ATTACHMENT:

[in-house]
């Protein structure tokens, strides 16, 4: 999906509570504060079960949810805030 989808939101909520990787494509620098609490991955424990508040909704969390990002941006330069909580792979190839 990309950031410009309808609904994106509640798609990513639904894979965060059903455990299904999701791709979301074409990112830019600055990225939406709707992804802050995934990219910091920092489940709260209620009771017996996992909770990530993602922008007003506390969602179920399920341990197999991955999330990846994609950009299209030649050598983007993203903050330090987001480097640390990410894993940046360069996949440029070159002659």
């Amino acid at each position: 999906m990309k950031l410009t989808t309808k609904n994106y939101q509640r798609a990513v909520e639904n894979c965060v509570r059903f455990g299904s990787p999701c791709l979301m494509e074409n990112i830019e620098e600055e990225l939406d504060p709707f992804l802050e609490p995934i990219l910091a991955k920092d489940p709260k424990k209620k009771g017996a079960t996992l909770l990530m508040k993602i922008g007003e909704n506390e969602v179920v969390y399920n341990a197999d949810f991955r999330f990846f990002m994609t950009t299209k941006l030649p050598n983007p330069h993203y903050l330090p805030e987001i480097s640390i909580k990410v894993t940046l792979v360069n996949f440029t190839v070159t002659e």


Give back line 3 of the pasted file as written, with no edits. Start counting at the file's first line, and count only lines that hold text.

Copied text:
């Amino acid at each position: 999906m990309k950031l410009t989808t309808k609904n994106y939101q509640r798609a990513v909520e639904n894979c965060v509570r059903f455990g299904s990787p999701c791709l979301m494509e074409n990112i830019e620098e600055e990225l939406d504060p709707f992804l802050e609490p995934i990219l910091a991955k920092d489940p709260k424990k209620k009771g017996a079960t996992l909770l990530m508040k993602i922008g007003e909704n506390e969602v179920v969390y399920n341990a197999d949810f991955r999330f990846f990002m994609t950009t299209k941006l030649p050598n983007p330069h993203y903050l330090p805030e987001i480097s640390i909580k990410v894993t940046l792979v360069n996949f440029t190839v070159t002659e």